Michelangelo Drawings

We know and admire Michelangelo as a sculptor, painter and architect, a true genius of renaissance art. Many of the Michelangelo drawings that he completed, some as studies for his larger works such as the frescoes in the Sistine Chapel, and some as gifts for friends, are notable works of art in their own right. The art historian Vasari stated that Michelangelo destroyed many of his drawings, “so that he would leave nothing that is not perfect.” The many drawings that do survive provide a snapshot of the thought process of a great artist. Presented here is a personal selection of just a few examples of Michelangelo’s work.

Head of Cleopatara by Michelangelo

Head of Cleopatra, c.1533-4, black chalk on paper, Casa Buonarroti, Florence, Italy.

The Egyptian Queen seems unperturbed by the asp coiled around her shoulders and biting her breast.

Michelangelo, Portrait of Andrea Quartesi

Portrait of Andrea Quartesi, c.1532

The only surviving portrait drawing by Michelangelo. Quartesi was a youth of noble birth  a member of a wealthy Florentine banking family.

Michelangelo's study for a Pieta

Study for a Pieta, c.1540, black chalk on paper, Isabella  Stewart Gardener Museum, Boston, MA, USA.

The Madonna, aided by angels, supports her lifeless son in a dramatically expressed and beautifully  executed drawing. The work was a gift for Michelangelo’s friend Vittoria Colonna.

Michelangelo, Study for the Risen Christ

Study for the risen Christ, 1532-33, black chalk on paper, British Museum, London.

One of many studies of the muscular male body that Michelangelo excelled at. Note the twisting motion of the torso expertly captured by the artist.


Michelangelo, study of drapery

Study for the drapery of the Erythraean Sibyl, 1508-12, brown wash with dark brown ink over a black chalk under drawing, British Museum, London.

A study for one of the five Sibyls on the Sistine Chapel ceiling.

Michelangelo, study for the Crucifixion of Christ.

Crucifixion of Christ, black chalk drawing, British Museum, London.

Christ is shown alive and suffering on the cross, this is in contrast to the usual depiction of the dead Christ figure of the times. The drawing was a gift for Vittoria Colonna.

The Fall of Phaeton 1, Michelangelo

The Fall of Phaeton, black chalk drawing, British Museum, London.

Another gift for Thommaso de’ Cavalieri one of four Michelangelo drawings given to Thommaso by the artist.


The fall of Phaethon 2, Michelangelo

The Fall of Phaeton, black chalk drawing, Royal Library, Windsor, London.

In popular mythology Phaeton asked his father Appolo for the use of the sun chariot for the day. But he could not control it the chariot rose too high and the earth froze, too low and it was scorched. Jupiter intervened with a thunderbolt knocking Phaeton from the sky.

Study of a man in profile, Michelangelo

Study of a man in profile, c.1501-5, pen and brown ink on paper. British Museum, London.

This detailed drawing of a man with a beard resembles a satyr or devil.


The Damned Soul a study by Michelangelo

Study of a man shouting, also known as The Damned Soul, c.1525-34, Uffizi, Florence, Italy.

This was a presentation drawing for Gherardo Perini, who was one of the life models in Michelangelo’s studio.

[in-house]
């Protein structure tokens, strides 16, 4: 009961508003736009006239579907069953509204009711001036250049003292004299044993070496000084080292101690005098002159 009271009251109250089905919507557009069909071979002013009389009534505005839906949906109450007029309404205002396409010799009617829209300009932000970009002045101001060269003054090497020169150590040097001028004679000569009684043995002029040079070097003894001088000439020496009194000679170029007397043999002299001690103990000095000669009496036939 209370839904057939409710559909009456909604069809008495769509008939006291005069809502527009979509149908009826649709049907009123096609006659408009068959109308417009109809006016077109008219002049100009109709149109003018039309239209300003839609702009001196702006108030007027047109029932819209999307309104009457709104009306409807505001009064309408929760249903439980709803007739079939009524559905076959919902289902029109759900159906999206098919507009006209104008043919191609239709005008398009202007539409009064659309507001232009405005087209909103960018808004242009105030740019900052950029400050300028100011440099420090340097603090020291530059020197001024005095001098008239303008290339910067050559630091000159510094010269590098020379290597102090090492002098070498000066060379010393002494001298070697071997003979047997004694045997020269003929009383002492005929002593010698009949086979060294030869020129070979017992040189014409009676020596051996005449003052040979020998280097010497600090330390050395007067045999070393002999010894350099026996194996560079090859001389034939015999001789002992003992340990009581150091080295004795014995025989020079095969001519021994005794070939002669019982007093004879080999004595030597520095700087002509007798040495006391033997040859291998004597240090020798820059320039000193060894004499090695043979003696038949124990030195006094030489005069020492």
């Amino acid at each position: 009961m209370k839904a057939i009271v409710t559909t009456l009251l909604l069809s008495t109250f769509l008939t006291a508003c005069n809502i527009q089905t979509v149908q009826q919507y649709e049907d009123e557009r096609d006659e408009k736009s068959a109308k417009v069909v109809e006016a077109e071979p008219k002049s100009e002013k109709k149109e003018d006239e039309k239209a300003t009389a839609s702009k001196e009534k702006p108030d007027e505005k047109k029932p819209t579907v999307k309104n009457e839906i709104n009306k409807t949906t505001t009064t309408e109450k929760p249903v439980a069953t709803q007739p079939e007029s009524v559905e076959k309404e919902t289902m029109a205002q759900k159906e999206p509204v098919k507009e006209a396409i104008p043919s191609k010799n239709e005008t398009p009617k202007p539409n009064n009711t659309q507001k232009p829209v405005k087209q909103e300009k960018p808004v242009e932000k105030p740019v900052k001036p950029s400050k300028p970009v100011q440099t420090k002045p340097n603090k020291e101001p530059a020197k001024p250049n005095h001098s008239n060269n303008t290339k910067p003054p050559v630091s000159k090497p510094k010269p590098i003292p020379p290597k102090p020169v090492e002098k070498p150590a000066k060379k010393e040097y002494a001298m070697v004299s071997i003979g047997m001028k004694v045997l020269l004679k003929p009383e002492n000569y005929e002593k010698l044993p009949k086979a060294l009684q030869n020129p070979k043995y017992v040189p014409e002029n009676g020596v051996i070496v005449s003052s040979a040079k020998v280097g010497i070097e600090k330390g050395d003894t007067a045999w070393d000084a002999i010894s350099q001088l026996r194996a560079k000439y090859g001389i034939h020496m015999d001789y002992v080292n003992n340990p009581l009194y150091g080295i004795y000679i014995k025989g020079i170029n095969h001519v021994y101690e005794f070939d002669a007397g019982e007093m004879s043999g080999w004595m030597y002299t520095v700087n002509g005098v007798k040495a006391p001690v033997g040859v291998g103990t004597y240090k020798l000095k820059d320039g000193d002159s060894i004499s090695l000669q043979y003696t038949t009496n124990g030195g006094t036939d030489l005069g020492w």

Study of a head by Michelangelo

Study of a head, the Marchioness of Pescara, c.1525-8, black chalk on paper, British Museum, London.

The drawing was a presentation piece for the Marchioness; she is drawn in great detail with careful shading of the face area.

Zenobia, Queen of Palmyra by Michelangelo

Zenobia, Queen of  Palmyra, c.1520-25, charcoal on paper, Uffizi, Florence, Italy.

Michelangelo has depicted the Empress bare breasted in three-quarter profile with elaborate braded hair.


PunishmenTityus by Michelangelo

Punishment of Tityus, black chalk drawing, Royal Library, Windsor, London.

Bacchanal of Children, Michelangelo

Bacchanal of Children, black chalk drawing, Royal Library, Windsor, London.

Created as a gift for Thommaso de’ Cavalieri it represents the lowest level of human activity.

Nude study for the Battle of Cascina by Michelangelo

Nude study for the Battle of Cascina, c.1503-05, red chalk on paper, Uffizi, Florence, Italy.

A fantastic image of a twisting torso showcasing Michelangelo’s extensive knowledge of human anatomy.

Syudy for a seated male nude, Michelangelo

Study for a seated male nude, c.1505, pen and ink with grey and brown wash, British Museum, London.

Another preparatory Michelangelo drawing for the Battle of Cascina showing the twisting body of an athletic man.

Study of a head by Michelangelo

Study of a head, c.1508-10, Red and black chalk with pen on metal point. British Museum, London.

A preparatory drawing for the heads of the ignudi on the Sistine Ceiling.

Study of a seated woman, Michelangelo.

Study of a seated woman, pen and brown ink with red and black chalk, c.1525, British Museum, London.

Some parts of this sketch (such as the red chalk under-drawing) are thought to be by Michelangelo’s pupil Antonio Mini. The work was then completed by Michelangelo.

Red chalk head, Michelangelo.

Red chalk head, c.1511, British Museum, London.

This beautifully drawn study of a head is possibly a preparatory Michelangelo drawing for one of the many ignudi on the Sistine Chapel ceiling.

Study of an ideal head, Michelangelo.
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Study of an ideal head, c.1516, red chalk on paper, Ashmolean Museum, Oxford, UK.

This study is one of my favourite drawings by Michelangelo, the soft shading of the red chalk on the neck and face is wonderful.

Michelangelo.
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